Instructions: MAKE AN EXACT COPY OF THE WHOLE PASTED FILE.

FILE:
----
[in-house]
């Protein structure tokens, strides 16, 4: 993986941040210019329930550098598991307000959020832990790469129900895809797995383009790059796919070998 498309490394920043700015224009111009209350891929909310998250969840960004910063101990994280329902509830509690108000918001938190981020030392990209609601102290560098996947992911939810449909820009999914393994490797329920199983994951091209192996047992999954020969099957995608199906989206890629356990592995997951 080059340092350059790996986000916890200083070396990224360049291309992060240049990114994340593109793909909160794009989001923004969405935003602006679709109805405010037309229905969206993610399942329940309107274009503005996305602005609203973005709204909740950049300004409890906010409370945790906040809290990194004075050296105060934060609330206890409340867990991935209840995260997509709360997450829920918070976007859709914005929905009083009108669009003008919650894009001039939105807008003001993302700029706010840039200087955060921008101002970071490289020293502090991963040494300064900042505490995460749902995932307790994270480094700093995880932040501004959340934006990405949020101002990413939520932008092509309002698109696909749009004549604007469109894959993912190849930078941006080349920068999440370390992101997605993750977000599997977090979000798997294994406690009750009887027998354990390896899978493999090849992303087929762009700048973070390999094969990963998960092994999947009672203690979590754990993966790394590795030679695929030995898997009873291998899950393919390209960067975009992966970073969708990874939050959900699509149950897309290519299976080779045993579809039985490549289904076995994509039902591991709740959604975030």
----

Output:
[in-house]
């Protein structure tokens, strides 16, 4: 993986941040210019329930550098598991307000959020832990790469129900895809797995383009790059796919070998 498309490394920043700015224009111009209350891929909310998250969840960004910063101990994280329902509830509690108000918001938190981020030392990209609601102290560098996947992911939810449909820009999914393994490797329920199983994951091209192996047992999954020969099957995608199906989206890629356990592995997951 080059340092350059790996986000916890200083070396990224360049291309992060240049990114994340593109793909909160794009989001923004969405935003602006679709109805405010037309229905969206993610399942329940309107274009503005996305602005609203973005709204909740950049300004409890906010409370945790906040809290990194004075050296105060934060609330206890409340867990991935209840995260997509709360997450829920918070976007859709914005929905009083009108669009003008919650894009001039939105807008003001993302700029706010840039200087955060921008101002970071490289020293502090991963040494300064900042505490995460749902995932307790994270480094700093995880932040501004959340934006990405949020101002990413939520932008092509309002698109696909749009004549604007469109894959993912190849930078941006080349920068999440370390992101997605993750977000599997977090979000798997294994406690009750009887027998354990390896899978493999090849992303087929762009700048973070390999094969990963998960092994999947009672203690979590754990993966790394590795030679695929030995898997009873291998899950393919390209960067975009992966970073969708990874939050959900699509149950897309290519299976080779045993579809039985490549289904076995994509039902591991709740959604975030």